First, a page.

Top reasons full-time workers quit

For companies looking to retain employees as the economy improves — and as more millennials move into management and become parents — our research looked at the leading reasons full-time workers quit. The top five reasons were: minimal wage growth (76%), lack of opportunity to advance (74%), excessive overtime hours (71%), a work environment that does not encourage teamwork (71%) and a boss who doesn't allow you to work flexibly (69%).

• Other leading factors in the top 10 included a "flexibility stigma" or perception that people who work flex hours or take leave are penalized with a lack of pay and promotion opportunities (67%). This was followed by a lack of workplace flexibility, including the option to telecommute (65%), and too much overnight travel (62%).

• Rounding out the top 10 were "limited access to mentors and sponsors (57%) and "few senior colleagues who are working parents or in dual-career families" (52%).

• Millennials are more likely to identify each factor as having slightly more importance than other generations to seriously consider leaving a job, possibly indicating a higher willingness to leave in less-than-ideal situations. The largest gaps between millennials and other generations involve flexibility issues, in particular the perception of a "flexibility stigma" (72%, 67% and 59% respectively for Gen Y, Gen X and boomers).

• Parents are more likely to mention a lack of opportunity to advance (78%) as a reason that they would quit than non-parents (70%), demonstrating continued career ambition after having children.
• While they are still ambitious after having children, flexibility issues are considerably more important to parents than non-parents as a factor in quitting. Perhaps seeking work-life role models, the biggest gap is tied to seeing "few senior colleagues who are working parents or in dual-career families" (60% for parents, 43% for non-parents). This is followed by a lack of workplace flexibility including no option to telecommute (70% versus 59%), a "flexibility stigma" in the workplace (72% versus 62%) and a boss that doesn't allow you to work flexibly (72% versus 65%).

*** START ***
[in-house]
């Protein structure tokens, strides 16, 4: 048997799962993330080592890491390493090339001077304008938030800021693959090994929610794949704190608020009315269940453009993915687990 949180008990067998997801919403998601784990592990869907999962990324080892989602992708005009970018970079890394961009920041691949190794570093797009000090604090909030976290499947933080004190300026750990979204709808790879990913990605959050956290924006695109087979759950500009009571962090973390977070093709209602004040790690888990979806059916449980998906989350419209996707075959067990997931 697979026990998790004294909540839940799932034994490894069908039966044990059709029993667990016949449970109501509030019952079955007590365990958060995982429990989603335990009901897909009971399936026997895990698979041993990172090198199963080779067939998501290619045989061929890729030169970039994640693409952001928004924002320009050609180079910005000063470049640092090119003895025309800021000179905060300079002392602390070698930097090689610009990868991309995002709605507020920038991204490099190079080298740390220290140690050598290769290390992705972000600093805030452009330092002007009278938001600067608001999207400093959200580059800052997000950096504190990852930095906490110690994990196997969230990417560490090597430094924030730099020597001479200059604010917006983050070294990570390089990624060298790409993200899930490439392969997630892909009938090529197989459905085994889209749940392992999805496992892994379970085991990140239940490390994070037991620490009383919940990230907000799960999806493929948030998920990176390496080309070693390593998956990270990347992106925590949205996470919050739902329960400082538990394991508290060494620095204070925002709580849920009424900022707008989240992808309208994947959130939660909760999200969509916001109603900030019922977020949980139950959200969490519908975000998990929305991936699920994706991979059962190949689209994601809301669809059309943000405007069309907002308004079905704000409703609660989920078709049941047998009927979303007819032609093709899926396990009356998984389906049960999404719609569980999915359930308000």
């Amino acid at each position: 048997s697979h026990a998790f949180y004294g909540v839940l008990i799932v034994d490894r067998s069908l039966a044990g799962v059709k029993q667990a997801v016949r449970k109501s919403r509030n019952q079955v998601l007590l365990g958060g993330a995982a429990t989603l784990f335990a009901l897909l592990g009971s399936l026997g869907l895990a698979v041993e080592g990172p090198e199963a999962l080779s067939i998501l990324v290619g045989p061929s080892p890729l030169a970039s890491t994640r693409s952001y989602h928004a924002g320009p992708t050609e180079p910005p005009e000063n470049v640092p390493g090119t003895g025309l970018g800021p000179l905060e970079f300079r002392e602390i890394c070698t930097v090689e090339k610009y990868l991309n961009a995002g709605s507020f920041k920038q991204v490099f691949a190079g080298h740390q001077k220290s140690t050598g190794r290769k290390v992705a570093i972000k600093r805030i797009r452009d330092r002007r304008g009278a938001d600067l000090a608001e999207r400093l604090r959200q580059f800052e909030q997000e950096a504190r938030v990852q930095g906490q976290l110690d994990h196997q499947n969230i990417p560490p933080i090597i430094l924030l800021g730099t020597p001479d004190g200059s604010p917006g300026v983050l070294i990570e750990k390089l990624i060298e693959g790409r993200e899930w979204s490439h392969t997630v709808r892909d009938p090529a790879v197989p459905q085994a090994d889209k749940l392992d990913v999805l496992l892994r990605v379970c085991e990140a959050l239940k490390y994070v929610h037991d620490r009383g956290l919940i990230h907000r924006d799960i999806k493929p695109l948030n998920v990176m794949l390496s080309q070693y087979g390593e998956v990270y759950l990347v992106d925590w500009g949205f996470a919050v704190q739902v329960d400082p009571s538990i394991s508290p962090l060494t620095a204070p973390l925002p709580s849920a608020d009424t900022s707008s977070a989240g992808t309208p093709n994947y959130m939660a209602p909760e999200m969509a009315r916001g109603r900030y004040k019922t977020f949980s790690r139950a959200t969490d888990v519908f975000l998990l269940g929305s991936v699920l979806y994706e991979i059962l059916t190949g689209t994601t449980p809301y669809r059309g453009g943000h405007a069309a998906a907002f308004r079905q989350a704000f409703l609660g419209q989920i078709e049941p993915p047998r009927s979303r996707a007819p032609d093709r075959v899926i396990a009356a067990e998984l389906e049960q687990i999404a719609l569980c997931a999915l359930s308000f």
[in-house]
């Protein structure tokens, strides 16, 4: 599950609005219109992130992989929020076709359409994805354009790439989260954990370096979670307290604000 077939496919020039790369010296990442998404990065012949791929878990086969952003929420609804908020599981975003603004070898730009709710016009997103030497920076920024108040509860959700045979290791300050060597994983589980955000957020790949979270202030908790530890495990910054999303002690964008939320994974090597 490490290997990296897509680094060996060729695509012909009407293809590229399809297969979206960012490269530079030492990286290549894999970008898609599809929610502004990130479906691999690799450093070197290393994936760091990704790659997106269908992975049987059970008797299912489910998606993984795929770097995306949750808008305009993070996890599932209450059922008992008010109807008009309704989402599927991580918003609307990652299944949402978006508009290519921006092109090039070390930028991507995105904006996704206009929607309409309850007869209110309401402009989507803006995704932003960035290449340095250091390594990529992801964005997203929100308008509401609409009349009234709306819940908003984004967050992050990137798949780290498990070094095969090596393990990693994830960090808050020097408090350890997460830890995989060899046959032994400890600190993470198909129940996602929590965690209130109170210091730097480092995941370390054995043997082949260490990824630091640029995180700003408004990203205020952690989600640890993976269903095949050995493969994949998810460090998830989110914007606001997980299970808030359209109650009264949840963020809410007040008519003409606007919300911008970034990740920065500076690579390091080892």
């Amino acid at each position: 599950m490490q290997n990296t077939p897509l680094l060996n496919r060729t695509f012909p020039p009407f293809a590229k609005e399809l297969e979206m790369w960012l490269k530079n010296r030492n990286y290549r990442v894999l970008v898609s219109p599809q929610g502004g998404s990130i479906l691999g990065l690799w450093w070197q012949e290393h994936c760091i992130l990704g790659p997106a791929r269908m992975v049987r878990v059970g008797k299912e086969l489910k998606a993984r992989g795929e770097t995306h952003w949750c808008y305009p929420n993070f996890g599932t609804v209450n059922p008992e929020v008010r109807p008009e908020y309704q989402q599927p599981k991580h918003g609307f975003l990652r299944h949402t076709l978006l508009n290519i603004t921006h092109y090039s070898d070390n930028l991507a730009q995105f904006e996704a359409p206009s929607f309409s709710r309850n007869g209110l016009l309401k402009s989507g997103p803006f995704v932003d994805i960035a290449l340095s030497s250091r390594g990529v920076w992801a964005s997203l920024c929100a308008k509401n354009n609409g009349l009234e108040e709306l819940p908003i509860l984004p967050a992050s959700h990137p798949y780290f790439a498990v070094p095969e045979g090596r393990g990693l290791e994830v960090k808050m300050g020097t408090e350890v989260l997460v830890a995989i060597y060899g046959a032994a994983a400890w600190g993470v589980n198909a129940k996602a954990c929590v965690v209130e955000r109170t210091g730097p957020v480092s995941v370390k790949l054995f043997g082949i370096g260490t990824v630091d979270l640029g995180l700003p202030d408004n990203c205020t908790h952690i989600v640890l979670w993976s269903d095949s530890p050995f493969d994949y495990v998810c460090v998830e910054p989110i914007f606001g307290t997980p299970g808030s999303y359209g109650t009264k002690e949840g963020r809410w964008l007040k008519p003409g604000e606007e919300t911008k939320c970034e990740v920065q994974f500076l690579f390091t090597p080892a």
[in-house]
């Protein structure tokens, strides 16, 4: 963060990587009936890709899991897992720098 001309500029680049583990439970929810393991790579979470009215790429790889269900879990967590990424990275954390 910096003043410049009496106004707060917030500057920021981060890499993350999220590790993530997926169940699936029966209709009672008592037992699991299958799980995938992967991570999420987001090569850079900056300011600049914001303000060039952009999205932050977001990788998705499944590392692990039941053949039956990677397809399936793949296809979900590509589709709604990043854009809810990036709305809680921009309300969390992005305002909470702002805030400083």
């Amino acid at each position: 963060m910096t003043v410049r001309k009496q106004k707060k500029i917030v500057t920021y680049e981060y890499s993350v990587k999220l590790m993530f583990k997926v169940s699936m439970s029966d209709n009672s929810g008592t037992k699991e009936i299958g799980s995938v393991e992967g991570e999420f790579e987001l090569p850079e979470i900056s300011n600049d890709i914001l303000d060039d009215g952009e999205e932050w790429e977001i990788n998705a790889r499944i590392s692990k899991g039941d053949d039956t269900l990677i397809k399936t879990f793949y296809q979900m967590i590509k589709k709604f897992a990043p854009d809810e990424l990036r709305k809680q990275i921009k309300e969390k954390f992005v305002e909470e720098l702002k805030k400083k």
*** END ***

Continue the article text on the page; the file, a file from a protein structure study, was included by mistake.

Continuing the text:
• While the top three reasons to quit — minimal wage growth, lack of opportunity to advance, and excessive overtime hours — were cited by the majority of full-time workers globally, there are some variations by country. In the US the top reason to quit is minimal wage growth (78%). In Germany, the primary factor is excessive overtime hours (75%), perhaps due to its number two ranking for an increase in hours by full-time workers who are managers. In Mexico, lack of opportunity to advance (84%) was the main reason to move on. These were the top reasons millennials quit in these countries as well.

What do workers around the world want in a job

When seeking a job, after competitive pay and benefits, flexibility issues and "not working excessive overtime" were the most important to full-time employees.

• Among the top five reasons that employees say are extremely/ very important, there was a tie (74%) between "being able to work flexibly and still be on track for promotion" and "working with colleagues, including my boss, who support my efforts to work flexibly to meet both my professional and personal goals." Other flex perks full-time employees seek are: the ability to work flexibly informally when needed (71%), receiving paid parental leave (69%) and not working excessive overtime (67%).

• Millennials, globally, are more likely to say it is important to receive paid parental leave (74%, 71% and 58% for Gen Y, Gen X and boomers, respectively), onsite or subsidized child care (62%, 57%, and 47%) and telecommuting one to two days a week (50%, 48% and 38%).

• One surprising finding is that two-thirds (64%) of full-time employees picked "being able to relocate to another company office to be closer to family." This ranked above "ability to reduce overnight business travel" and "onsite or subsidized childcare" (tied at 56%), "ability to shut off emails/calls when needed" (55%) and telecommuting either one to two days a week or three to five days a week (46% and 42%, respectively).

• About half of US millennials (46%) would prefer being able to relocate to a company office closer to family, but millennials outside the US would prefer this even more (64%).